Archives For The Ancient Church

C.S. Lewis and Libraries

December 18, 2019 — 9 Comments

Do you suppose that if we gathered together all of the volumes written by the Inklings, along with all of the books and articles written about these gifted authors, we could fill a library? I am uncertain, but I think the effort would prove a quite enjoyable undertaking.

Libraries have always been important to Christians. The preservation of documents during the so-called “dark ages” was one of the major duties assumed by monasteries. It’s no accident the oldest continuously operating library is found in a monastery. The library at Saint Catherine Monastery contains “3,300 manuscripts, and some 8,000 early printed books, together with 5,000 new books.”

When Egeria visited the Sinai in 383-384, she wrote approvingly of the way the monks read to her the scriptural accounts concerning the various events that had taken place there. Thus we can speak of manuscripts at Sinai in the fourth century.

It is written of Saint John Climacus that, while living as a hermit, he spent much time in prayer and in the copying of books. This is evidence of manuscript production at Sinai in the sixth century. The library at the Holy Monastery of Sinai is thus the inheritor of texts and of traditions that date to the earliest years of a monastic presence in the Sinai.

It comes as no surprise that libraries played a prominent role in the life of C.S. Lewis. The three volumes of his letters include well over a hundred references to them. I offer just a small sampling to illustrate.

In 1914, Jack (at boarding school in England) wrote his father about some renovation work being done in their Northern Ireland home. He refers to the existence of two libraries. The second was the one the boys, Jack and his brother Warnie, shared.

I hope that by the time this letter reaches you, the study wall will have been replaced and the stately hall of Leeborough will smile upon guest and inhabitant with its pristine splendour and hospitality. Of course in restoring the ‘main library’ you are careful to alter the appearance of the room as little as possible. It would be a pity if I came home to a strange house. In the meantime I hope that the small library has been  allowed to remain untouched?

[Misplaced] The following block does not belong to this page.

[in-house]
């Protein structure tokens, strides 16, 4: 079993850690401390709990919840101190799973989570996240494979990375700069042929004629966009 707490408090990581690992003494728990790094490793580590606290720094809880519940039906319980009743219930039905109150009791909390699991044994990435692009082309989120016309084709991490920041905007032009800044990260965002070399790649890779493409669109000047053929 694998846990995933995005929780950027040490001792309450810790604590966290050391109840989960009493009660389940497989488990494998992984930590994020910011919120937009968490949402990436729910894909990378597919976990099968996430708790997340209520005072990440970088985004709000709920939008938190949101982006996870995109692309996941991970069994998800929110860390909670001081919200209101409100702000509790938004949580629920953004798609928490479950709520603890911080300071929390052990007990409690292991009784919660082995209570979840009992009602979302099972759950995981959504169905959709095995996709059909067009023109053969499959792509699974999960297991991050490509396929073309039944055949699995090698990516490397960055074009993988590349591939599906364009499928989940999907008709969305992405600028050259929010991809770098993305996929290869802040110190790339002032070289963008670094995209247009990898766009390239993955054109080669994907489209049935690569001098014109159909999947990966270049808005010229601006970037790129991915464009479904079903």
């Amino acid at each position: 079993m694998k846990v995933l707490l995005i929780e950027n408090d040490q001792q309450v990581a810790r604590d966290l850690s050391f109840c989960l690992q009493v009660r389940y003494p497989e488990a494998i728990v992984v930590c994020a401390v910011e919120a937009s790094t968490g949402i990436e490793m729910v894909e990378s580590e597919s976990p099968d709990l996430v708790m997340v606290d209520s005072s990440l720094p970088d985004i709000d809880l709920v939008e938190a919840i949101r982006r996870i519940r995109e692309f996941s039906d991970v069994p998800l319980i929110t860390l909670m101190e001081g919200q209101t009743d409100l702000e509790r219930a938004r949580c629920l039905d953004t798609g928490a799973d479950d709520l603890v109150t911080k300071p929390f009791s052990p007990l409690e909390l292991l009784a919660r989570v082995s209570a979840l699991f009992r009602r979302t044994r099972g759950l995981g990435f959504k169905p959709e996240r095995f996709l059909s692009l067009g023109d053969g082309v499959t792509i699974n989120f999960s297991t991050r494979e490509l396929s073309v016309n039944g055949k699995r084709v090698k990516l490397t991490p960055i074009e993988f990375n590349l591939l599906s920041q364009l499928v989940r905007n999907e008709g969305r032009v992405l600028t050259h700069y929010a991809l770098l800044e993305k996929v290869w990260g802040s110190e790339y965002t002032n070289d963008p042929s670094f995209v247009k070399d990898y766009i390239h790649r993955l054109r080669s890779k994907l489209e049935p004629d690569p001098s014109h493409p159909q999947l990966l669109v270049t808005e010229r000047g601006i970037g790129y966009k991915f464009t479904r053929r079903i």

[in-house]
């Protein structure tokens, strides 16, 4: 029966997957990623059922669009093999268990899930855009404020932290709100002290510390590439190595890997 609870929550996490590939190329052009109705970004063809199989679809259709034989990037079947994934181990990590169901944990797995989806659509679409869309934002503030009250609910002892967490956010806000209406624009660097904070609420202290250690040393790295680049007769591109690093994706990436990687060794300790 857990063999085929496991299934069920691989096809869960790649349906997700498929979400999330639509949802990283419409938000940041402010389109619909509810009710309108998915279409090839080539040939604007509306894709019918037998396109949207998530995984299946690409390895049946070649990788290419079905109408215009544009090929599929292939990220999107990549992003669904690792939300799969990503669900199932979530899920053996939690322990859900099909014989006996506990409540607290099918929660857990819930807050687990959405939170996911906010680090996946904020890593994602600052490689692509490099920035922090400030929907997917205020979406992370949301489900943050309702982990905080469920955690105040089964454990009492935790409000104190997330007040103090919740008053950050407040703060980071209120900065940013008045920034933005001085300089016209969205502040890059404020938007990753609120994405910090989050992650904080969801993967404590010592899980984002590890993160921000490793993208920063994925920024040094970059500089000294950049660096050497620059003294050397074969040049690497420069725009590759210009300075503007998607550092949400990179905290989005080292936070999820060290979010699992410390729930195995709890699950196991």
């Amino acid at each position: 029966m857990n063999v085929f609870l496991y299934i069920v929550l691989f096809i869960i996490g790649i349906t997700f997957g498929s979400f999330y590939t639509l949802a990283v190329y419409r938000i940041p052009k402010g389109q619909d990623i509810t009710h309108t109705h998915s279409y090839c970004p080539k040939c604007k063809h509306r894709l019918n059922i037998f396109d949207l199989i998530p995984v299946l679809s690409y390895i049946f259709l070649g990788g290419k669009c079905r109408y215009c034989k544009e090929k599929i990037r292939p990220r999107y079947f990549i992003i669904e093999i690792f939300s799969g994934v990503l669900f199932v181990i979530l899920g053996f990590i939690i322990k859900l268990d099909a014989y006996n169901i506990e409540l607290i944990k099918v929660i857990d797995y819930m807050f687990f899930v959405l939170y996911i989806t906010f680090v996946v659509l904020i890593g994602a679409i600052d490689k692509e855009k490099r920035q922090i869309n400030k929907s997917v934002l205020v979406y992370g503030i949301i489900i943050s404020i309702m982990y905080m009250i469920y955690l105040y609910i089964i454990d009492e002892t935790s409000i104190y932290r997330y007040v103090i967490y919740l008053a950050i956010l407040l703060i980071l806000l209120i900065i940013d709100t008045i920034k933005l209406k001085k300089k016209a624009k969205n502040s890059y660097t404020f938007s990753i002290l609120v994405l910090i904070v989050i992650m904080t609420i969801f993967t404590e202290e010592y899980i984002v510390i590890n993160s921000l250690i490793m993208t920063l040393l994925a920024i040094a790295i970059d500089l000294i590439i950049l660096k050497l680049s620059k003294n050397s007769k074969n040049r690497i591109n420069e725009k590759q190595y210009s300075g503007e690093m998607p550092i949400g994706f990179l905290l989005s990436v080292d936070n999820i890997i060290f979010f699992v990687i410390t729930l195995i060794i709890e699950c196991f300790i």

The next year he wrote to his father, apparently in response to an accounting of the collection in the “small library.” One wonders how his father responded to his comment about the octavo book format. After all, he was himself an educated man, a solicitor. But then, most of the legal publications with which he was acquainted would have published in such a format. [See the video* below for an explanation of book sizes.]

The state of our library at Leeborough must be perfectly appalling: how such a collection of ignorances and carelessnesses could have got together on the shelves of our room passes my comprehension. As well, where is the beautiful quarto edition? What is a quarto? I don’t believe you have the vaguest idea, and should not be surprised if the edition in question is merely an 8vo., (no, that doesn’t mean ‘in eight volumes,’ though I too thought so once.)

Meanwhile, Lewis spent considerable time in the library of his school, Malvern College. The library was not only a valued place of learning and reflection. It also served as a refuge from the bullying that was a daily reality at the boarding school. (As we know, the tormenting of vulnerable students is not restricted to schools that double as temporary homes; it seems to be endemic to educational settings for children and adolescents.)

[In a letter to his father, Lewis wrote:] The worst part of the summer term is the fact that we have to keep out of doors nearly all our time; but here one notices the great advantage of being in the Upper School, and therefore allowed to go into the Grundy Library at all hours of the day—it proves a great refuge when the ‘house’ is out of bounds.

In 1915 he chided his close friend, Arthur Greeves, about treating businesses like libraries. I offer an extended passage since it offers a rare insight into Lewis’ musical interests.

Odeon records are the most fascinating and delusive bait on the Gramaphone market. Cheap, classical, performed by good artistes, they present a jolly attractive list: but they wear out in a month.

Of course there are exceptions, and I can play you some selections from Lohengrin which I have on that make, and which have worn well. On the whole however, I wouldn’t advise anyone to get Odeon records, as a short-lived record is one of the most disappointing of things.